• mrix Features at a Glance Need Feature Benefit PC Connectivity m-Router ™ Provides IP over serial link. Allows full mrCmd control of device from connected PC over Bluetooth, IrDA, cable etc. Operation over Relay Connects devices and server processes over remote connection firewall protected networks where devices (GPRS, WiFi etc) are not “visible”. Allows device on GPRS network to be discovered by other devices or services and facilitates “push”. Security Identities Users (or services) have to supply credentials to access commands on the device. Data Storage Sky Drive (remote) Important data captured at the smartphone mrStorage (local) can be sent to an always available virtual storage device on the network or in the device. Data stored can be processed at a later time. Messaging mrMessage Easy to monitor and manage the device's message centre. Event Driven mrWatchfire, mrAt, Trigger actions when certain situations are Operation mrEvent met. E.g. run script on receipt of specific SMS/MMS message. Also schedule operations to run at specified times. Connectivity mrBluetooth, Create and manage connections over mrObex, mrTCP, multiple bearers, examine and process data mrThroughput sent and received and measure network performance. Send files via OBEX. Phone Information mrSysInfo Returns device information including available drives, free space, format etc. Network mrSIM Returns network information such as IMEI, Information current cell-ID, area and Mobile Network Operator. Remote Control mrImage, Allow device screen to be projected to a mrKeyboard connected PC and the keyboard of the smartphone to be controlled remotely. File Manipulation mrFile Easily manipulate the smartphone file system. Runtime Control mrPs, mrMr, Query, start and stop processes on the mrBoot, smartphone; start applications automatically mrShutdown, on boot and shut down a device. mrLaunch Data Capture mrPrompt Capture data from the user on smartphone via pop up dialog box. PIM Data Access mrContacts, Full search, add, edit and delete of mrAgenda smartphone PIM data including contacts, calendar and memos. Possible to manipulate vcards, minivcards, uuids, speed dials, groups etc. Specifications Supported Smartphone Symbian OS v6.1, 7.0, 7.0 s Operating Systems Microsoft PocketPC Smartphone Edition Relay, mrCmd MacOS X, Linux, Windows ME, 2000, XP Home and Professional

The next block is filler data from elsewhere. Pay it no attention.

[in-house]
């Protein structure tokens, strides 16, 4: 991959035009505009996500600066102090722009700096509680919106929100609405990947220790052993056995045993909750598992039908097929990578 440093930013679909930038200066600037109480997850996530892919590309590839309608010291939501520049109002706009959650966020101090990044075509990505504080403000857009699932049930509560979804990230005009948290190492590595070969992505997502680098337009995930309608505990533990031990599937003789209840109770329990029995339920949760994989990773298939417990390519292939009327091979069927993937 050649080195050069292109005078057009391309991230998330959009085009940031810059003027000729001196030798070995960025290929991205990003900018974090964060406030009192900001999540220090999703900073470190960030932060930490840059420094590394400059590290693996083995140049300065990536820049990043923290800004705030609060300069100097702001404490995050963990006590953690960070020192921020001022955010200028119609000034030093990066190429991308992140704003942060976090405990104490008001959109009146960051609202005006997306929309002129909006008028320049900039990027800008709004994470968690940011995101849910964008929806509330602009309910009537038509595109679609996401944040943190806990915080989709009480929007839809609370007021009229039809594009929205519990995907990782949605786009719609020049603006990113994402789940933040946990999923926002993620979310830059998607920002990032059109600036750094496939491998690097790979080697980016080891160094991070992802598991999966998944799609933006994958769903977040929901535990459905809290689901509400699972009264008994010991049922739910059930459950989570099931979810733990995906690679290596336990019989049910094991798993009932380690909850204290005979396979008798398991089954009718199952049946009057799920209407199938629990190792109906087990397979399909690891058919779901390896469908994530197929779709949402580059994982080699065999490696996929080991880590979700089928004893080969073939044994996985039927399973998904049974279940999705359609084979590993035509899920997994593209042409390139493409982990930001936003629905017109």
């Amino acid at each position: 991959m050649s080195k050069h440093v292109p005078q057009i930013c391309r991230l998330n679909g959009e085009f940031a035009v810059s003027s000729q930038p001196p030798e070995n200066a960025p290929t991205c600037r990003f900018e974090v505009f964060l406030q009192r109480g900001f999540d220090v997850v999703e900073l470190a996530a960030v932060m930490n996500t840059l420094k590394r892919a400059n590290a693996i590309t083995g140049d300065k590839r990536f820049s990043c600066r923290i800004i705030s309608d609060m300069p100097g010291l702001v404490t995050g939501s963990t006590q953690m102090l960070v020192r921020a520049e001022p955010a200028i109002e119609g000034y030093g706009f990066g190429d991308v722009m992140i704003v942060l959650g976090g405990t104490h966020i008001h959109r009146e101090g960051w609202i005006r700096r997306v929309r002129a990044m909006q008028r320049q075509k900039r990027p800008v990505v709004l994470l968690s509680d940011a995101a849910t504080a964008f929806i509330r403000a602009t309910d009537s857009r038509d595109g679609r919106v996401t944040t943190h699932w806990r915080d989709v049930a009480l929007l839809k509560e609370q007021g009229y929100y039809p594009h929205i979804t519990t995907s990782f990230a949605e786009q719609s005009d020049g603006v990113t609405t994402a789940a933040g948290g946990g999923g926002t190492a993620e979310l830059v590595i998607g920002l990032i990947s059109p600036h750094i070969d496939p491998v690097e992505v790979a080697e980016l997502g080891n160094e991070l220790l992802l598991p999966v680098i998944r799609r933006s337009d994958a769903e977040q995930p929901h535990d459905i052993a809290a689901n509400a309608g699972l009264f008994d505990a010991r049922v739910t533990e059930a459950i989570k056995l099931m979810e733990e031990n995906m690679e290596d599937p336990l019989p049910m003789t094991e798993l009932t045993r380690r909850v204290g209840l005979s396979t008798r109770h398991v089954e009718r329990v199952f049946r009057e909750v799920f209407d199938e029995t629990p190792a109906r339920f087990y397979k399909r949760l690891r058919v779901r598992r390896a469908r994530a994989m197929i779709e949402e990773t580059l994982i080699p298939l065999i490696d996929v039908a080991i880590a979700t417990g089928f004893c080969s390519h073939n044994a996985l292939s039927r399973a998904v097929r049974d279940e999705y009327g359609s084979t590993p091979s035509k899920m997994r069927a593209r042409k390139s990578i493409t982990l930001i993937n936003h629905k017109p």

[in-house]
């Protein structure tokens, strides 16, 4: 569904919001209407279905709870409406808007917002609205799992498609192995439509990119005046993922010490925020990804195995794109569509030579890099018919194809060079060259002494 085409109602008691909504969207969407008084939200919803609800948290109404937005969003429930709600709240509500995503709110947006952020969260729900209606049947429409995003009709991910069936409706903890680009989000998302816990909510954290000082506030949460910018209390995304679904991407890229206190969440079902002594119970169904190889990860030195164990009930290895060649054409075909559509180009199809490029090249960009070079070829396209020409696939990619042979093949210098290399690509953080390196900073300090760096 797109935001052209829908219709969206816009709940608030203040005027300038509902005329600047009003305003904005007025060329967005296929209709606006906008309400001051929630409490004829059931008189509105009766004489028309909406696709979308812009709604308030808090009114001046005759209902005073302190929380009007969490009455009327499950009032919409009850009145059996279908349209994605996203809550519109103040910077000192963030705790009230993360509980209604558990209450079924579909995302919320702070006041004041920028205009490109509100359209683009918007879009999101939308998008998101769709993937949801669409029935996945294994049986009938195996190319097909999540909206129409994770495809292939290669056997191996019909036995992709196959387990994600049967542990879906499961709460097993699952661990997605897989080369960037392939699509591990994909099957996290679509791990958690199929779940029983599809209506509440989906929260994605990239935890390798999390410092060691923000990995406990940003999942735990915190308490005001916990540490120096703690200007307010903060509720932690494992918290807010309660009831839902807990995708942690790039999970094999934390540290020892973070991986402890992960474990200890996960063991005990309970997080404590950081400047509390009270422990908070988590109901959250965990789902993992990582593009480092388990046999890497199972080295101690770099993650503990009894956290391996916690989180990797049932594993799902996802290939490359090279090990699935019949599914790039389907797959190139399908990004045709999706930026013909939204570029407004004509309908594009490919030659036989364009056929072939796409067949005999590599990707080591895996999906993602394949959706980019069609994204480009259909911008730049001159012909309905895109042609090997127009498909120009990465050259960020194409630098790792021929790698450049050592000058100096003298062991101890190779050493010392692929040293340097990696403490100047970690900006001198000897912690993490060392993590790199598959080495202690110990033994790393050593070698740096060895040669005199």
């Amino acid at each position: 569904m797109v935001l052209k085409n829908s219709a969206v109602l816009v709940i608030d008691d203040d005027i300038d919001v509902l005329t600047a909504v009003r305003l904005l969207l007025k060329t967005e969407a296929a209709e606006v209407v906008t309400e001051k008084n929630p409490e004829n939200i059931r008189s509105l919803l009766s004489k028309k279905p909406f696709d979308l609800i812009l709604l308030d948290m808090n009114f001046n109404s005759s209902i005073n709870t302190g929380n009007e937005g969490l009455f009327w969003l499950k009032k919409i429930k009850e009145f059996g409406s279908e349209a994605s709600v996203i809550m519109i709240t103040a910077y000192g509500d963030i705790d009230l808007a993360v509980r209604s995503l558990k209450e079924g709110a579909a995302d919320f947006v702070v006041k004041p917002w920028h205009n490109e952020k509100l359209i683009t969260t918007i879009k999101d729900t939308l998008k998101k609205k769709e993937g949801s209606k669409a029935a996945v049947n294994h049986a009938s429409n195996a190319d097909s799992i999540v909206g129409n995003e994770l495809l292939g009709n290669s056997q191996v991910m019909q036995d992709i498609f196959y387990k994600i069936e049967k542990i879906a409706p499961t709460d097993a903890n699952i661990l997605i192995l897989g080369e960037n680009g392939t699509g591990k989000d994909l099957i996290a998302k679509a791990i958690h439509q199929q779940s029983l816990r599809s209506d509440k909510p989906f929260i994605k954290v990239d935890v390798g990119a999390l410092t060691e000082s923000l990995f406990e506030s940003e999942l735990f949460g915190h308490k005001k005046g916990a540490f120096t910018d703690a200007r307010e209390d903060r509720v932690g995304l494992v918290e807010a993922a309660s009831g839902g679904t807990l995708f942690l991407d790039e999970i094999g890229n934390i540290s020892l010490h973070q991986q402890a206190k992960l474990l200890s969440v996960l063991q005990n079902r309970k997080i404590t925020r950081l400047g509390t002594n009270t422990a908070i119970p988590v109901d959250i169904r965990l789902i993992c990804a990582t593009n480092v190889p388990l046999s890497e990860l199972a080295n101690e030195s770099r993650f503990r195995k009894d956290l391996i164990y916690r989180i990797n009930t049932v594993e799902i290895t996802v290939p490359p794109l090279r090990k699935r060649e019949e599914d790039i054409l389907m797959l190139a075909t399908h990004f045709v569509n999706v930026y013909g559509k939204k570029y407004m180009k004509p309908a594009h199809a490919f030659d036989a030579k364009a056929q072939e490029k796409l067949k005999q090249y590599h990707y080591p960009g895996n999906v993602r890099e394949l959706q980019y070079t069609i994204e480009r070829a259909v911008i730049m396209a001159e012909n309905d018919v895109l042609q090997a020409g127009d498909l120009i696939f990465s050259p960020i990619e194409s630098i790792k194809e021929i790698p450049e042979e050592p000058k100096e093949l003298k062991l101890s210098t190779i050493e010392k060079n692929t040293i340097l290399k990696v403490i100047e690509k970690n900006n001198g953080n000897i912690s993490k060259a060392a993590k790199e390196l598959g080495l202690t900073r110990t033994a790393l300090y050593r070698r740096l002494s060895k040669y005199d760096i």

A.4 Feature List